Well, yet another Manileno telling a bunch of people he doesn’t belong to about who they are. What’s new?

Perhaps these people don’t eat street food enough these days to witness how poverty plays a huge role in it. It’s fairly easy to understand if they stopped clutching at their pearls in disgust and stepped outside of their insular worldviews. (The obliviousness over their own myopia is frustrating.)

A reason why street food was a point of interest is it allows people to fight back. No money? Let’s upscale scraps and sell them for cheap. No budget? Go to your favorite stall. Isaw, anyone? 

It isn’t to say that we now can leave marginalized people to their devices. The Filipino cannot live with diskarte and “waterproof spirit” alone. But it is irresponsible to not acknowledge the correlation between poverty and street food, or that it too is a discussion on class. It’s senseless to deny that it is about necessity, humble beginnings, creating relationships and contributing to the community’s economic survival.

Barely different from the other episodes, it seemed that what drama was involved only served as a backdrop to explain the subjects’ present circumstance, but none of them so sappy as to threaten MMK’s penchant for tear-jerking. If anything, the running theme was even that of empowerment.

Damned if we do, damned if we don’t

The critics sniped at the inclusion of the “goddamned Chinese fried vegetable lumpia! WhadaP@ck!” as too unoriginal to be featured.

In an Instagram post by Bacalso, she relates that the lumpia bit was a found story as the crew made their way towards Mang Entoy’s Bakasihan. 


Lumpia is among the array of staple fried foods that grace the stalls of the Cebuano pungko-pungko street food tradition. In the episode, host and Chef Myke Sarthou briefly explains the journey of lumpia towards Cebu centuries ago.

So, while it has foreign origins, lumpia has long been adapted into Filipino fare, as with any other foreign food that made it to our shores through our trading and colonial history. You can only imagine how much of the other cultures have visited our trading ports even way before the Spaniards came and tried to kill us off. I think that’s why people are fighting for our islands because we’re so strategically located. We have had access to others.

But the critics vehemently disagreed.

The counterproposal: Ilocano empanada, generally of Spanish origin.

The irony of it all. It is so stark, our grandmothers can feel it. News flash: both are Filipino fare, and neither is “more Filipino” than the other, get over it. 

Later, their defense was that they do like Cebuano food, just that the show’s choices weren’t “quintessentially Filipino,” and that “it wouldn’t hurt to choose a generally regarded Filipino street food to best represent our country.”

As if lumpia wasn’t already a staple in every birthday party, barrio fiesta and pungko-pungko. As if there were no special Filipino lumpia recipes shared among U.S. cooks online.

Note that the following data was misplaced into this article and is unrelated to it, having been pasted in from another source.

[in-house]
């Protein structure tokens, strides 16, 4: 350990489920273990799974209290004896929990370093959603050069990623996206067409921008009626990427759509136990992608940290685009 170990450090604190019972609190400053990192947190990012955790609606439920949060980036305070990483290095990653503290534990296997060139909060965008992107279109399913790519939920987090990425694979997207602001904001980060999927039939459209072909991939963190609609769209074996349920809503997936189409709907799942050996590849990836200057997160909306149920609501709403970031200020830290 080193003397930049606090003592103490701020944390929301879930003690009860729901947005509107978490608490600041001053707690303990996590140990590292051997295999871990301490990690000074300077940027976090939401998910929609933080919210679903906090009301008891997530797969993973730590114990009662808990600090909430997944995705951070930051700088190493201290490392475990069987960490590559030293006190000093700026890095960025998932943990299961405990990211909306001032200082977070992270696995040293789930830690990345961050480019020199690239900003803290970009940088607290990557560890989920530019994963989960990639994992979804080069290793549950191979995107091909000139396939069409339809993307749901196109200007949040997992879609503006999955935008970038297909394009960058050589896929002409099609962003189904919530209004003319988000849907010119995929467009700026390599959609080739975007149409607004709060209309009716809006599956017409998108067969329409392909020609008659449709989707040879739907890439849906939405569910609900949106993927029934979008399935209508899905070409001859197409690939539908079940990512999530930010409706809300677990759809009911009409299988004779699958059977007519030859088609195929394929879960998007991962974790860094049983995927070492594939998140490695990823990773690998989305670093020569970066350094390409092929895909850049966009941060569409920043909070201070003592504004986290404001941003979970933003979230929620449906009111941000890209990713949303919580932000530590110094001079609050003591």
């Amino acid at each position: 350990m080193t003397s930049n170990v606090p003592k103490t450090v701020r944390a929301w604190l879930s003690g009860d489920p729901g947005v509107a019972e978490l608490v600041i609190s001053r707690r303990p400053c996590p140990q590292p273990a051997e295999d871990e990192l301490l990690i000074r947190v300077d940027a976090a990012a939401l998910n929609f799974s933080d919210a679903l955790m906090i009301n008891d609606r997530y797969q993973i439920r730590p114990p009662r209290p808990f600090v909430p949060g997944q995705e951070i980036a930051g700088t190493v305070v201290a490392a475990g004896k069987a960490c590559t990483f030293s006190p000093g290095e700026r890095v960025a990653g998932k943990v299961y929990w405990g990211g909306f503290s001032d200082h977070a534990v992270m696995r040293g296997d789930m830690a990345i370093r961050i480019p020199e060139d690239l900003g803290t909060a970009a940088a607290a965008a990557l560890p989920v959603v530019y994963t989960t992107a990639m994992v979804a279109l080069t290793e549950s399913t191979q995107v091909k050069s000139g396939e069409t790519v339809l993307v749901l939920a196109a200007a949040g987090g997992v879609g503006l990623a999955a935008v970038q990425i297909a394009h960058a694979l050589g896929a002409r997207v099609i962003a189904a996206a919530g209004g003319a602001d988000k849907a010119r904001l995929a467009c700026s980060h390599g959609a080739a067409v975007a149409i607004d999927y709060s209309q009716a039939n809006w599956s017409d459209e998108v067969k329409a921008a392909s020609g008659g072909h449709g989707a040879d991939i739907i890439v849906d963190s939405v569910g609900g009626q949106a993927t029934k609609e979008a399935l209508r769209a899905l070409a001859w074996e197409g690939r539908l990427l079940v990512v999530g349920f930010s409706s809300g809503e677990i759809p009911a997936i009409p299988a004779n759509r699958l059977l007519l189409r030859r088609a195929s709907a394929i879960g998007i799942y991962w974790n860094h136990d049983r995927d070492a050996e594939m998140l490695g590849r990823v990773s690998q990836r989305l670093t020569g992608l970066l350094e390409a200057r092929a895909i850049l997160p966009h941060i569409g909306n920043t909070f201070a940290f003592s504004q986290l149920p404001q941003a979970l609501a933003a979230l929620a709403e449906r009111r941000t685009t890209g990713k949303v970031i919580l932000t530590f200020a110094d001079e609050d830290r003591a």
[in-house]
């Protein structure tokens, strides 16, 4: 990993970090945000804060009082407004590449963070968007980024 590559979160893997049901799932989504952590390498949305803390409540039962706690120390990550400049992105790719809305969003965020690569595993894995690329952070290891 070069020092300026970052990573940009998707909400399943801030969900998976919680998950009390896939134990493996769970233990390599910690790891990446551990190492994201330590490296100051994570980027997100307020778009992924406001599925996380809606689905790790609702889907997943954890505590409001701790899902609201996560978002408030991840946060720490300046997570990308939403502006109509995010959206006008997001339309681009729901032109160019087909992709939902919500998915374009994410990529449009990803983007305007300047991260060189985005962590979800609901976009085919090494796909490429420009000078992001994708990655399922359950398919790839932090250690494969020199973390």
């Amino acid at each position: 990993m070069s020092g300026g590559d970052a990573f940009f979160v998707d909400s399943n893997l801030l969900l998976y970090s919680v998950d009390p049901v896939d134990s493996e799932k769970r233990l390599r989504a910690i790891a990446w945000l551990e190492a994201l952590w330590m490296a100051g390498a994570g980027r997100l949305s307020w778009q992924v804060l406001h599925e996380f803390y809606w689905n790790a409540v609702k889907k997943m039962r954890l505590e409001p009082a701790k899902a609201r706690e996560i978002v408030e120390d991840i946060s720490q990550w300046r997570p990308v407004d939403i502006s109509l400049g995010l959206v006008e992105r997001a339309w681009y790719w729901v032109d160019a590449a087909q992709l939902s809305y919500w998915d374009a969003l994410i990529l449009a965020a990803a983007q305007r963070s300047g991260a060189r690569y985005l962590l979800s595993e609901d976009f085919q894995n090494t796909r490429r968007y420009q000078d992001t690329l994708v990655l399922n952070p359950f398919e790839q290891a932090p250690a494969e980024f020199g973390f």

“Us Cebuanos will be the first to admit that Cebu is not the best representation of the street food culture of the entire Philippines, but we hope through this show, the audience will understand that there’s so much more to explore, to taste and to try. We’re just scratching the surface,” Bacalso said.

I don’t think it’s a stretch to believe that in street food, there is no “best dish to showcase our country to the world.” It generally doesn’t care for world standards. Unapologetic, it only cares about its immediate environment’s necessities and tastes, which is exactly why it’s an interesting window to local life. To discourage the telling of stories like Manong Entoy’s by virtue of personal civilian opinion is utter snobbery, downright selfish and cruel.

What in God’s name is so bad about celebrating each other? Being that the Philippines still struggles over its identity, stories from home help bridge these interregional gaps that cause us conflict. The more we tell our own stories, the more intently we listen to each other, the better we understand. It would do well to do that first before we even care about the outdated concern often heard from elders: Unsa na lang ang ingnon sa mga silingan? (What would the neighbors say?)

I’d rather we encouraged more story telling about our origins than spend needless time policing other regional stories. Unless there was a memo, the Netflix feature was not a contest prize for who is “Filipinoest.” There was less focus on how to cook these dishes, but more on the people behind them.

Street food is almost always a highly localized experience. If you’re not from there – especially if you’re not from there – the least one can do is to show some respect. Many Cebuanos love nilarang. Many don’t know it, but it doesn’t make it any less of a street food than the next fish ball skewer. In existence for years, it is part of our street fare, consumed from street sides to small carenderias. Other provinces have particular dishes to their name. Nilarang is among the ones that are of Cebu. Who’s to say this isn’t Filipino enough?

Otherwise, we might as well have told yet another story on balut– Rappler.com